Finstas and rap music: Yung Lean as Jonatan Leandoer127
Ryan Israel | Wednesday, February 6, 2019
Jonatan Aron Leandoer Håstad’s latest album, “Nectar,” is to his musical career what a finsta is to a rinsta.
For readers without Instagram accounts, let me explain: the “finsta” is the latest social media trend that has captured the hearts of young people everywhere. Finsta, an abbreviated term for “fake Instagram,” stands in contrast to the “rinsta,” or “real Instagram.” On a rinsta, there’s a pressure to keep up a certain clean-and-neat public appearance to your followers, some of whom may be co-workers or employers.
On a finsta, however, things are much different.
Finstas often involve goofy usernames like “young_juul_lord” or “mattysmokes,” and finsta posts are usually funny, dumb, inappropriate or some mix of the three — basically, anything a person would not want to share with their hundreds of rinsta followers. Finstas normally have a small number of followers — usually only close friends — compared with a rinsta, which could have followers in the hundreds or thousands. In essence, finstas provide an important outlet for nonsensical personal expression away from the critical eye of the masses — unless, of course, a finsta post is screenshotted. But that’s a different story.
For Jonatan Aron Leandoer Håstad, his rap persona, Yung Lean, was his rinsta. As Yung Lean, the 22-year-old Swedish rapper was the forerunner of the “sad boy” or cloud-rap genre. His brand of hazy, melancholic music garnered respect from Frank Ocean, earned him a hit with the track “Red Bottom Sky” and inspired a number of other artists to push the boundaries of rap such as bladee, Pouya and $uicideboy$.
But along with this success, Yung Lean simultaneously acquired an image to maintain — one of drugs, darkness and depression — and expectations to meet. So, in an effort to find an outlet for personal expression without the weight of being Yung Lean, Håstad adopted a “finsta,” so to speak: a new name, Jonatan Leandoer127, and a new genre of music.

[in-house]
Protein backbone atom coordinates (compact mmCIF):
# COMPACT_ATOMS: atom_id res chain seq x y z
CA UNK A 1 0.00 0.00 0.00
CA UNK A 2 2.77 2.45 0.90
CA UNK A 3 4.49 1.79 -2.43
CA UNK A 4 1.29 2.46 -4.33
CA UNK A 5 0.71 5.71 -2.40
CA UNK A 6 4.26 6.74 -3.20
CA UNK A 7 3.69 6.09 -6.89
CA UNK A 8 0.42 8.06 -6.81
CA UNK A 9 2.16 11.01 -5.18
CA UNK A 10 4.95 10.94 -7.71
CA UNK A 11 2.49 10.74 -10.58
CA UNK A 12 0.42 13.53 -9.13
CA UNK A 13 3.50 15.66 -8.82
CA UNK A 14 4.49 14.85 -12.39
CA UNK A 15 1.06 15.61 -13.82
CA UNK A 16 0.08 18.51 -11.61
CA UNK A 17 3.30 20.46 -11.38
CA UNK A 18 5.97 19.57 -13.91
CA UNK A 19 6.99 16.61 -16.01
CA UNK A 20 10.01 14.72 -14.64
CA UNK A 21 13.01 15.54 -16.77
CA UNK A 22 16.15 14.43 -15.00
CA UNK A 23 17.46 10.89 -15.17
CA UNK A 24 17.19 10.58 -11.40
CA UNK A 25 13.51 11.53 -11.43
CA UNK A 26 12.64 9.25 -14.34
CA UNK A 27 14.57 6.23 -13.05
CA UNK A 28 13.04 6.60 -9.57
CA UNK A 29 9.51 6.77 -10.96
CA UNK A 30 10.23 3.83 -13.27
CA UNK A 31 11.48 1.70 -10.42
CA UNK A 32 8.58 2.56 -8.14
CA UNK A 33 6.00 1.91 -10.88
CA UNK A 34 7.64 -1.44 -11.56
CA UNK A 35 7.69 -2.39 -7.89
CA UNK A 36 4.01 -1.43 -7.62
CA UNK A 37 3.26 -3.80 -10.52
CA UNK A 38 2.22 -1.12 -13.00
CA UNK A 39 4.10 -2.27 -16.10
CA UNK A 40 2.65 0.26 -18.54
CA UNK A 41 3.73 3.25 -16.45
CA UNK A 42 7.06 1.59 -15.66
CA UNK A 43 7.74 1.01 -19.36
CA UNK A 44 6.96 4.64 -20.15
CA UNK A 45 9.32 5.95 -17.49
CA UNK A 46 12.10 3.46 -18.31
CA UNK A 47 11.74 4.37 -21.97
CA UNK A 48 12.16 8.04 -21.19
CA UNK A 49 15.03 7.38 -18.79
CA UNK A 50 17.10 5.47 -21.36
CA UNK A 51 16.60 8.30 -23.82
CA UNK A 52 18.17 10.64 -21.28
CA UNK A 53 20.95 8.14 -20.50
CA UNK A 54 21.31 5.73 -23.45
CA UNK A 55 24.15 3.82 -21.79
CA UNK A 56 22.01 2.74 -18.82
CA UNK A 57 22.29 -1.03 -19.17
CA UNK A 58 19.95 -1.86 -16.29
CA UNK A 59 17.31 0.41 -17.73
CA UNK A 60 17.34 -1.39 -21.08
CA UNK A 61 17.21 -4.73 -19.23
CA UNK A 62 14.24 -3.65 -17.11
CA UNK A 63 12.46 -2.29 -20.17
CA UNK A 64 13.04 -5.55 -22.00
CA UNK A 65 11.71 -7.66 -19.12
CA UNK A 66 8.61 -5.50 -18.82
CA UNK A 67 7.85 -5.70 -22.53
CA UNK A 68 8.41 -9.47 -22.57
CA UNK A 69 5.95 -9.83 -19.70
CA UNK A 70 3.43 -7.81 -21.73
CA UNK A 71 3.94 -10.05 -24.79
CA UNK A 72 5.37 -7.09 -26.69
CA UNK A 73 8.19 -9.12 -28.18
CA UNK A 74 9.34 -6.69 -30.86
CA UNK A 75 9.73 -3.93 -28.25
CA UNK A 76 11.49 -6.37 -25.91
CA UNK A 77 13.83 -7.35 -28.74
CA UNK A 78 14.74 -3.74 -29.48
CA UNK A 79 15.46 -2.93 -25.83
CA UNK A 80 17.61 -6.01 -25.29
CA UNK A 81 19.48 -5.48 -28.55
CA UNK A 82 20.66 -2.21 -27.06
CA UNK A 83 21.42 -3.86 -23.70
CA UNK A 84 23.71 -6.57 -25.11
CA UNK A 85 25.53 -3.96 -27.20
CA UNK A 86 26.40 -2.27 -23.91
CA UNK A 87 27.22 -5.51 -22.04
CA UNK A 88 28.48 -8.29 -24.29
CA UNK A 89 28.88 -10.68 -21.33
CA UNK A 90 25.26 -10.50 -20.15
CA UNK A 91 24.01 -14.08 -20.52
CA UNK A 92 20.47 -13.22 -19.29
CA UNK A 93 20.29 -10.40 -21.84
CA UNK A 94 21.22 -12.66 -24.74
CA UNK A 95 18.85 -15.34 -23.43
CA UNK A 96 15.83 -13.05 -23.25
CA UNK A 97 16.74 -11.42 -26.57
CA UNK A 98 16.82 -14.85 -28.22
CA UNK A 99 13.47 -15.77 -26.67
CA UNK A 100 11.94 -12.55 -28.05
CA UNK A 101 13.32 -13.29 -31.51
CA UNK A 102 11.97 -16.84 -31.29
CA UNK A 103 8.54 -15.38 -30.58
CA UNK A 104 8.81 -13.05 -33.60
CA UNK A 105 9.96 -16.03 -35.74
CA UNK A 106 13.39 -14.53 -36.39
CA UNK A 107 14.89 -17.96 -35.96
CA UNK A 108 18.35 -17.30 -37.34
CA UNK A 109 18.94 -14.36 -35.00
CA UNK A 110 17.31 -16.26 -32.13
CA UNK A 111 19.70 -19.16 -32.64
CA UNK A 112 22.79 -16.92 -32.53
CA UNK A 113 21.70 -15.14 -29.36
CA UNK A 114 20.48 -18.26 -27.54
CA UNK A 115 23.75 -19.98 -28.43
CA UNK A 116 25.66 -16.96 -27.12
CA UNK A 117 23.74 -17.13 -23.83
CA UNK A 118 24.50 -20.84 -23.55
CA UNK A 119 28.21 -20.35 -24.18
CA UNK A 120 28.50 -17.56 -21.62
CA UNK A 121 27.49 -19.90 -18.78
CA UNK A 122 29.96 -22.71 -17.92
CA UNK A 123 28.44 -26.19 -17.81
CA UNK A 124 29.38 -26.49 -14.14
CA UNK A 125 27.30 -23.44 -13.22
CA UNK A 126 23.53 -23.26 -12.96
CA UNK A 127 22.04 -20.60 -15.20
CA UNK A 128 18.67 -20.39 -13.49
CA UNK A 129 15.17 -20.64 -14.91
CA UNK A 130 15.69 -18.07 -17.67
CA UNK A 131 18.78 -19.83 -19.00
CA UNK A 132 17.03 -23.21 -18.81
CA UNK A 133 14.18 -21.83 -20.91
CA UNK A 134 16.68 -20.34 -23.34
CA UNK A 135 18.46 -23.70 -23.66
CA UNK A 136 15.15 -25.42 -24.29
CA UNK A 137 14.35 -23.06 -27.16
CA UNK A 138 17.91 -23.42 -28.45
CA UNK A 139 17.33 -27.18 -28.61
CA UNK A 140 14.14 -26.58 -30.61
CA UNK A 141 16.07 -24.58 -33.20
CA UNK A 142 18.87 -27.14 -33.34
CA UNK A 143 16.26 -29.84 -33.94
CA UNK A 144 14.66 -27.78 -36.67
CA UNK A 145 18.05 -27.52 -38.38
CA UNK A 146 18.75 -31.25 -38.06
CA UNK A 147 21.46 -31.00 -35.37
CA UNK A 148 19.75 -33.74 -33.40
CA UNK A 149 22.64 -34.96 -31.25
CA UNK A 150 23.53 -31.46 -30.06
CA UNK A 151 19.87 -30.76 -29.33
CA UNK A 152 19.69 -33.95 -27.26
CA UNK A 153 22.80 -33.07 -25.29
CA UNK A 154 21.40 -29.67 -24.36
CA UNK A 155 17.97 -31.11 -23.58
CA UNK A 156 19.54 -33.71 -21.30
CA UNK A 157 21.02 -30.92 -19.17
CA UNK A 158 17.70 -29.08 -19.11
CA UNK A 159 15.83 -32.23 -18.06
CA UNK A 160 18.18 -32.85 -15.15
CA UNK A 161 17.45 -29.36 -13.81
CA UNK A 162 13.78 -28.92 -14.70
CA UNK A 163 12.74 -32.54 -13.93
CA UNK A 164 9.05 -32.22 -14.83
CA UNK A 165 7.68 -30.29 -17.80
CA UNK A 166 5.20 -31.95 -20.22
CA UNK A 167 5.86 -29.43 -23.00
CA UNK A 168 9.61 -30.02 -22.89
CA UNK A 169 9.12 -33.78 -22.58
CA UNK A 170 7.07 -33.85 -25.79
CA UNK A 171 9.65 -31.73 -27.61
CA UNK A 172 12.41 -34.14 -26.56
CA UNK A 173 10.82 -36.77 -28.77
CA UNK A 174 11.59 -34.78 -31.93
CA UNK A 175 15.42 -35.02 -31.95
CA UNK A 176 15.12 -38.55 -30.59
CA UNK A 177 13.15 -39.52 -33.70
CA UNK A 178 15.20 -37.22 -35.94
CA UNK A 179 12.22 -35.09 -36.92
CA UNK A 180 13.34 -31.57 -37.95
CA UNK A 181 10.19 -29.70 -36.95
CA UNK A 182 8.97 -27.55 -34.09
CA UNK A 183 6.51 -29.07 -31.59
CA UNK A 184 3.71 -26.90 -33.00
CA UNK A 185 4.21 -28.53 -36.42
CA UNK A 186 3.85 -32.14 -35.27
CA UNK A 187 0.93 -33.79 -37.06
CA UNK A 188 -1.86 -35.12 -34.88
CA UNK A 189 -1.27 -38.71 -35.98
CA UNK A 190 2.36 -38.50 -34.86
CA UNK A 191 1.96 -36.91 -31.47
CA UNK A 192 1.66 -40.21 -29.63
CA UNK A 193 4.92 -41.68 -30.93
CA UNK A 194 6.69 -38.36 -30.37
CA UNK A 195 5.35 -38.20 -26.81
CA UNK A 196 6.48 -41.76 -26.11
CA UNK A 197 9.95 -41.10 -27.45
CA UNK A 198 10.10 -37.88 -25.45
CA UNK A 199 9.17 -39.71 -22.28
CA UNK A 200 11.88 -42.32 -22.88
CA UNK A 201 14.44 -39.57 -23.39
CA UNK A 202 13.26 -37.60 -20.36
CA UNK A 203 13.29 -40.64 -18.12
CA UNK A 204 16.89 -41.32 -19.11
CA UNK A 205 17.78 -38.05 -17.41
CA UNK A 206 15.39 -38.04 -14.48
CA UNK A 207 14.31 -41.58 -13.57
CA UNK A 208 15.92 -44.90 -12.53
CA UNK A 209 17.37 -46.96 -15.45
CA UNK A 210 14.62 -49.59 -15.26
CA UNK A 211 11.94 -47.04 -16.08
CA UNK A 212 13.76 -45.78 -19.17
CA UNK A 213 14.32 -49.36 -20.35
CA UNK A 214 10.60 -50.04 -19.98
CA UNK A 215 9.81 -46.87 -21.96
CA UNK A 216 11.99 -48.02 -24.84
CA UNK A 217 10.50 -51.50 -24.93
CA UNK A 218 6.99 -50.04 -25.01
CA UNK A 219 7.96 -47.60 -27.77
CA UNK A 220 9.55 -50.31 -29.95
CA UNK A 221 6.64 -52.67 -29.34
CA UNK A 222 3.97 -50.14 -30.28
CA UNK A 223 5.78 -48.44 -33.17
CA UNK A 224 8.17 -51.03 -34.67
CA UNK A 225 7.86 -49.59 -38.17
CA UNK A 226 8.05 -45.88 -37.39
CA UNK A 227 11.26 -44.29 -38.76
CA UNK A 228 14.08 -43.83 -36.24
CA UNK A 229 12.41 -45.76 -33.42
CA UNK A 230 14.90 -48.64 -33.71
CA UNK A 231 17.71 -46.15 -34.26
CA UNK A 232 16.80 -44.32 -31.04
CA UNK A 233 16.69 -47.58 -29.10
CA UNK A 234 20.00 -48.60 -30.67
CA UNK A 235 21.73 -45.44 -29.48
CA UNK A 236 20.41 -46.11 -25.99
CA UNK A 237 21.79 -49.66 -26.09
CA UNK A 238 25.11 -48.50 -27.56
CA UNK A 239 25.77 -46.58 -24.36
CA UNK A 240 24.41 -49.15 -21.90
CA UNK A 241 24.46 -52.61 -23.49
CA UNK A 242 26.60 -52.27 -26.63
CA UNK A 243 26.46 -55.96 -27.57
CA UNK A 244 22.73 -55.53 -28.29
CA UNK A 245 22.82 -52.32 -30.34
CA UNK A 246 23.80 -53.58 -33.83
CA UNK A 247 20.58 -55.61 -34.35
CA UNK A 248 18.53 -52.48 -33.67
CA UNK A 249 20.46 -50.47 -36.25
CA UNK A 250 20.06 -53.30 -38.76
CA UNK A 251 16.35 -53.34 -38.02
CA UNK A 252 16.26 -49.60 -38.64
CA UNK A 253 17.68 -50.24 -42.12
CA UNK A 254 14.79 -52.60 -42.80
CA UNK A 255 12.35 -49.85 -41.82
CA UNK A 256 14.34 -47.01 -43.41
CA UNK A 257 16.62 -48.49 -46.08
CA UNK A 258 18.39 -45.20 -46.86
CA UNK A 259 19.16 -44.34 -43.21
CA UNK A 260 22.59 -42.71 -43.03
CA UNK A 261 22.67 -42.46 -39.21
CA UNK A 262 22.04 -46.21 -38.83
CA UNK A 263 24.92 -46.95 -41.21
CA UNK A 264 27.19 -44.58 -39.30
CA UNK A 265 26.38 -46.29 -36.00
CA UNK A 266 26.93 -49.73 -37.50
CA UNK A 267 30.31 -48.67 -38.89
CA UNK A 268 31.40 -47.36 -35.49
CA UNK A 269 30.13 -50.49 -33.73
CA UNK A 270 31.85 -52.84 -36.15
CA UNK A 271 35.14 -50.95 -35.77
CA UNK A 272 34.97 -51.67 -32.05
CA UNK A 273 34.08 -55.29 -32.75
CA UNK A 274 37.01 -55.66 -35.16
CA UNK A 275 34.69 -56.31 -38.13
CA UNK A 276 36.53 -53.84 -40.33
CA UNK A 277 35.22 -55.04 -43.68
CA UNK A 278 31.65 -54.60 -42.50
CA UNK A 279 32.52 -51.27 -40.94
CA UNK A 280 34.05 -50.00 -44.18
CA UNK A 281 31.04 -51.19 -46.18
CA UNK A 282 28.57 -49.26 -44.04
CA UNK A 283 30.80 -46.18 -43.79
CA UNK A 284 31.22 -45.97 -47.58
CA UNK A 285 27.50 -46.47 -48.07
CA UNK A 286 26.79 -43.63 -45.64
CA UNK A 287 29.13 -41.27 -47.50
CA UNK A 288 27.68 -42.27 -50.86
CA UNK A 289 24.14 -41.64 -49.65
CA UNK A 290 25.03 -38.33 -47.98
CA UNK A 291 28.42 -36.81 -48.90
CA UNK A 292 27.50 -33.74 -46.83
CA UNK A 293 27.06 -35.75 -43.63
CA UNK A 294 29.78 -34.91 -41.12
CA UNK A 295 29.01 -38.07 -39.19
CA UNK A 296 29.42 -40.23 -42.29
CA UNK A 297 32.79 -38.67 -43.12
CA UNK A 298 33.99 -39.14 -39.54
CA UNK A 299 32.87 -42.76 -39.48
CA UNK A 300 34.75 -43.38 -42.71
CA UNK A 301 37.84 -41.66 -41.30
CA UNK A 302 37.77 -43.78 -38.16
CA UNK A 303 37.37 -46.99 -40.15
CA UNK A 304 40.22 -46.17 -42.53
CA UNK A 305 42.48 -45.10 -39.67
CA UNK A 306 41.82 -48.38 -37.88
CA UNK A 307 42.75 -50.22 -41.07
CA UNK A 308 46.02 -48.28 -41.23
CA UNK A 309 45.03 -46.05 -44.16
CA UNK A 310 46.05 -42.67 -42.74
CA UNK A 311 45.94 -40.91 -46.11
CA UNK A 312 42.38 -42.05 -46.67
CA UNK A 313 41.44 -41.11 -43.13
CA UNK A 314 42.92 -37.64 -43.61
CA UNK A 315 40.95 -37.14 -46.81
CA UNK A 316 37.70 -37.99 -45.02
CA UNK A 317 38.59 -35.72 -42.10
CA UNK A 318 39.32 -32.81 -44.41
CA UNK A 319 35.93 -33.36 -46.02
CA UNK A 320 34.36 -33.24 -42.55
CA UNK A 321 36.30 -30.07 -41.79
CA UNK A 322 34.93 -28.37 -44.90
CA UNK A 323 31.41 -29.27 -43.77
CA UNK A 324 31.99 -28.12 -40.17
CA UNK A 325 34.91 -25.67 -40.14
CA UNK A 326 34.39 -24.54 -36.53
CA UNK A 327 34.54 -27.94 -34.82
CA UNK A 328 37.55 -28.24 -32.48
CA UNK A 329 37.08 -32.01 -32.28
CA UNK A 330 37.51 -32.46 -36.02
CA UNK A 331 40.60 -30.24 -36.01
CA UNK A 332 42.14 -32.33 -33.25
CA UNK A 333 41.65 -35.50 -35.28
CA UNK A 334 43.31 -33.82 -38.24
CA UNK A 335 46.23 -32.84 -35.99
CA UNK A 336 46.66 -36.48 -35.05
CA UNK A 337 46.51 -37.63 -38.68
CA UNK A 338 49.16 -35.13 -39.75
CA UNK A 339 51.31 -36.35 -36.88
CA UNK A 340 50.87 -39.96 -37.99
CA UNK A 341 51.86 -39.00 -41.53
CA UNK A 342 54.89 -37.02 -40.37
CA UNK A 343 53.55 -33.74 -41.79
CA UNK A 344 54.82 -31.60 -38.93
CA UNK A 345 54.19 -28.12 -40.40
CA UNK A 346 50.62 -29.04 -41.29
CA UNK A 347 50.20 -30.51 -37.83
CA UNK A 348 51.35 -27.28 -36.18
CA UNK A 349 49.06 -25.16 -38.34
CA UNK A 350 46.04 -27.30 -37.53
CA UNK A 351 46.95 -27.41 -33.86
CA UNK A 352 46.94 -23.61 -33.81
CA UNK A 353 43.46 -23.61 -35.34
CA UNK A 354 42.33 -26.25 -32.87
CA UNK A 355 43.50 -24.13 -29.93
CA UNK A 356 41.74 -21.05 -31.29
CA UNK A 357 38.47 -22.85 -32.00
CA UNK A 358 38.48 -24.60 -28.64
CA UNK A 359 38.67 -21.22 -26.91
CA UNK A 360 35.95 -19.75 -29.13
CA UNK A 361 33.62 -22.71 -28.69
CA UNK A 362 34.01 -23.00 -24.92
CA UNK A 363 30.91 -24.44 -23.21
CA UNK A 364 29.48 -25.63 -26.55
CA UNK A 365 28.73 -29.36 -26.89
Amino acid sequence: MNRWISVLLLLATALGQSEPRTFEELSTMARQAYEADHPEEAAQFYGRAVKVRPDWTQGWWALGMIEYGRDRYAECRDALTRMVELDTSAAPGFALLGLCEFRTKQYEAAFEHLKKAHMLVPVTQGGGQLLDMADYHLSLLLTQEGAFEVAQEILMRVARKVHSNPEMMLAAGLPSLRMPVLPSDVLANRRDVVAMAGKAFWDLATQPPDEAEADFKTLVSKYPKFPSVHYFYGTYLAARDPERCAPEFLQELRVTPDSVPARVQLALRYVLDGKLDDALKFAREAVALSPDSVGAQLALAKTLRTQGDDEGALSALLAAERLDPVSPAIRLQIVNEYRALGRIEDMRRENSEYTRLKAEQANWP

“Nectar,” which Håstad released in January of 2019 under the name Jonatan Leandoer127, is by no means a rap album. Stylistically, it differs sharply from all of Håstad’s work as Yung Lean. The album lies somewhere between a number of genres, incorporating elements of indie, art and punk rock, country and folk. “Tangerine Warrior (Freestyle),” which is not a freestyle in the traditional sense, beautifully transitions from riotous trumpets to a somber piano outro.
In the same album, “Off With Their Heads” sounds like an early-00’s indie-rock song, with loud drums and a reverb heavy guitar. On the track, and against the instrumental backdrop, Håstad’s writing shines in a way that it didn’t on his work as Yung Lean. “Tales from unknown rabbits were the only thing you can see/And they jumped across like small, small town politicians trying to get their word across without using any social media or anything,” he rambles in his customary monotone and removed style.
His lyrics maintain the darker, dismal themes found on Yung Lean tracks, but the same themes layered over upbeat instrumentals carry a different meaning. “Take this key and take me to the end/Lugubrious treason, trench coats out of town” off “Wooden Girl” and “Who’s the man with the sapphire eyes/Who used to watch me in my room at night?/Spider arms, black teeth and eyes/Make me wanna kill ’em all somehow” off “My Guardian” stick out as particularly icy verses.
“Nectar” is a lot like a finsta post: unpolished and a little rough around the edges. Nevertheless, it’s still worthy of acclaim. It finds Håstad exploring a different direction, free from the constraints of the Yung Lean name and persona, and doing it well. Jonatan Leandoer127 may always come second to Yung Lean and remain Håstad’s finsta — but if he ever decided to switch things up, it could serve as a very exciting rinsta.
Artist: Jonatan Leandoer127
Favorite Tracks: “Off With Their Heads,” “Wooden Girl,” “Tangerine Warrior (Freestyle)”
If You Like: Yung Lean, Neutral Milk Hotel, Pavement
Shamrocks: 3.5 out of 5